Let’s examine a few of the adverse impacts that one may encounter if a mortgage firm opts to ignore TPRM in its risk management and mitigation strategies.
The Cost of Data Theft and Third-Party Risk Management
Mortgage firms collect and store large volumes of sensitive data. This includes personal data for the mortgage firm’s loan applicants and clients/borrowers, along with financial information from these individuals. This information is highly sought-after by criminals for the purposes of identity theft and the like.
Data theft is an extremely challenging issue to confront as a business — especially if you’re a business in the financial sector — because it represents a breach of trust. An individual provides very sensitive personal and financial information to a business and they expect that this information will be safe and protected. When that doesn’t happen and the mortgage firm’s data stores are compromised, clients are left feeling unsettled and even violated. This is not only bad for businesses with existing clients, but it can also have a profoundly adverse impact on the mortgage firm’s future business. Prospective clients may be reluctant to work with a mortgage firm that has been involved in a data breach incident.
When a vulnerability is exploited and an incident occurs, there is always some degree of operational disruption. This too comes into play as you evaluate the effects of ignoring the various risk factors, threats, and vulnerabilities that confront a mortgage firm.
When all is said and done, the costs of ignoring this risk can include:
- Financial loss due to the departure of existing clients;
- Financial loss due to fewer new clients; and
- Reputation damage makes it difficult to pull in new clients.
There’s also the cost of repairing the damage from a TPRM-related incident. This task is one that can be extremely difficult. This is especially true in the case of a data breach involving clients’ sensitive personal and financial information. Even the most experienced public relations firms may get only mediocre results in their attempts to repair a mortgage firm’s reputation following this sort of incident. Regaining the public’s trust is very difficult, especially when it’s an individual’s personal and financial information at stake.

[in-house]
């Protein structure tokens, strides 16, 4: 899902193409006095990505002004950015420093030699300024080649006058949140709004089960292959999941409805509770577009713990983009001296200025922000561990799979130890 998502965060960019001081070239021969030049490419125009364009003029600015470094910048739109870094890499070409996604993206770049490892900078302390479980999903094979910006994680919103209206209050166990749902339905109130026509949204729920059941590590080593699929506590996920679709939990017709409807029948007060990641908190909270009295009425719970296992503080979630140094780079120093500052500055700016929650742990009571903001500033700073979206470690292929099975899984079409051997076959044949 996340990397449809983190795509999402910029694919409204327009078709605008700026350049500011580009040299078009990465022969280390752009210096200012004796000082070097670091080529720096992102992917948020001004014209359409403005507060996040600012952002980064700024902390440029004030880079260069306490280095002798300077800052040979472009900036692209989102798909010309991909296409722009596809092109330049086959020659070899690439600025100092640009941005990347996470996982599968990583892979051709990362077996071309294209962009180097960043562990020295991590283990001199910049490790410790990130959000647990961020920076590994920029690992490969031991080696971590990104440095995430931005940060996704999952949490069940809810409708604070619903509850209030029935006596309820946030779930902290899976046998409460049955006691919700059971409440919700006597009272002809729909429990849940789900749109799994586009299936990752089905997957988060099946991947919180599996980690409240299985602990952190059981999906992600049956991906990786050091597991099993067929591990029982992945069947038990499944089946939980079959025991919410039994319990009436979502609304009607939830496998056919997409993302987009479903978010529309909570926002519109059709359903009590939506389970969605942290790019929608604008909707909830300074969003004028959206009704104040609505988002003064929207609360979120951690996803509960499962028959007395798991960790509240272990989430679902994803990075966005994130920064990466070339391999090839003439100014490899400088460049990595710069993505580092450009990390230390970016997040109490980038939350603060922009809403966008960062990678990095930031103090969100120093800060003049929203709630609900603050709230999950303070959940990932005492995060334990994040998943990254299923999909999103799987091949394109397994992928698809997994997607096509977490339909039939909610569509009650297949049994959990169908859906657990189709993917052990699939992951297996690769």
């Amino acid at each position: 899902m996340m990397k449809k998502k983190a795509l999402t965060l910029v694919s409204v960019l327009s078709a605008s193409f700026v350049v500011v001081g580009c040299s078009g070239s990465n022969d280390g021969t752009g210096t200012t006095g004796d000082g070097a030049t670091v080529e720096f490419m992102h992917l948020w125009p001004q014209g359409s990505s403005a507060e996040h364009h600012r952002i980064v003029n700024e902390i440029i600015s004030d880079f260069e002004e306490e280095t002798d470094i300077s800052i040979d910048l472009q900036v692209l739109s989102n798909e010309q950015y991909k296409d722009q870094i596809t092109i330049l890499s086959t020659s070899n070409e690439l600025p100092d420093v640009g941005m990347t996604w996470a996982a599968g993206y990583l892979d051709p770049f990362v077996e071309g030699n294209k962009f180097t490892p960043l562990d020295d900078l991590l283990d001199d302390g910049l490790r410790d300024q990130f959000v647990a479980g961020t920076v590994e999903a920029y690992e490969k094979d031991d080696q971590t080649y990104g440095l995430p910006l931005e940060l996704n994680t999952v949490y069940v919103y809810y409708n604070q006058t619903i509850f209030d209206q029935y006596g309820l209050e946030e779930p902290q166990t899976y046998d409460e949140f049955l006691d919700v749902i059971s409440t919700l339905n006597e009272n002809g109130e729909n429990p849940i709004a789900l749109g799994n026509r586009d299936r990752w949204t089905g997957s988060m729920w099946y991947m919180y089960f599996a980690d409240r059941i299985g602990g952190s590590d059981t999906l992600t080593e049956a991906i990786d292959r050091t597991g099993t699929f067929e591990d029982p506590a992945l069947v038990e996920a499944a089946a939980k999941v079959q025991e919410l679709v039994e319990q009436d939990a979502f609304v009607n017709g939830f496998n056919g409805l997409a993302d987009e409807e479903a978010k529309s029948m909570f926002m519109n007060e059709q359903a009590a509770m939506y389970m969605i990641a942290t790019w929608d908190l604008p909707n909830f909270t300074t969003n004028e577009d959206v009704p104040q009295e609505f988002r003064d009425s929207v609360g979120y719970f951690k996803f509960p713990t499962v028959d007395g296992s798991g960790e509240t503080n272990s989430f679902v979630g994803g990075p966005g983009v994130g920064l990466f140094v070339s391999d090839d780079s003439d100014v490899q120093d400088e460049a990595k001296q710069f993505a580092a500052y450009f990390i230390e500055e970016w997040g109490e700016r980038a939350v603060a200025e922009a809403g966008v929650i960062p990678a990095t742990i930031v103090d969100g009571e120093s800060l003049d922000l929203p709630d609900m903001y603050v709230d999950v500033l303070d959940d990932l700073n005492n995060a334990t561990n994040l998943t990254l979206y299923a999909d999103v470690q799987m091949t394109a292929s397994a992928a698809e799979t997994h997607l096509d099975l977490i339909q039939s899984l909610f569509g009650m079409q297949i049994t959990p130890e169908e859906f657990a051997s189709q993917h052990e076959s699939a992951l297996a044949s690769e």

This TPRM example involving a mortgage firm that’s targeted for a data breach/data theft incident actually speaks to several regions or domains of risk, including the following:
- Financial Risk
- Reputational Risk;
- Regulatory Compliance Risk; and
- Security Risk.
While we’ve outlined the financial, security, and reputational aspects of TPRM, there’s also the issue of regulatory compliance-related risk. Mortgage lenders are part of the highly-regulated financial sector and as such, they’re subject to intense regulatory oversight which extends into the area of data management. Therefore, a data breach involving a vendor, contractor or other third party could also make a mortgage firm non-compliant, resulting in significant fines and penalties.
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Using TPRM Software to Protect Your Mortgage Firm
The costs of ignoring third-party risk management in mortgage firms and other companies within the financial space can be significant. But a bit of strategizing, combined with the right technology can go a long way toward minimizing risk and vulnerabilities.
TPRM software offers a good solution as these platforms provide a centralized framework that guides a mortgage firm’s risk mitigation efforts. At iTech, we specialize in the development of third-party risk management software solutions. Our team will work to identify your firm’s unique risk management needs and we’ll use these insights to architect a TPRM software platform for your business. Contact iTech today to discuss your mortgage firm’s risk management challenges.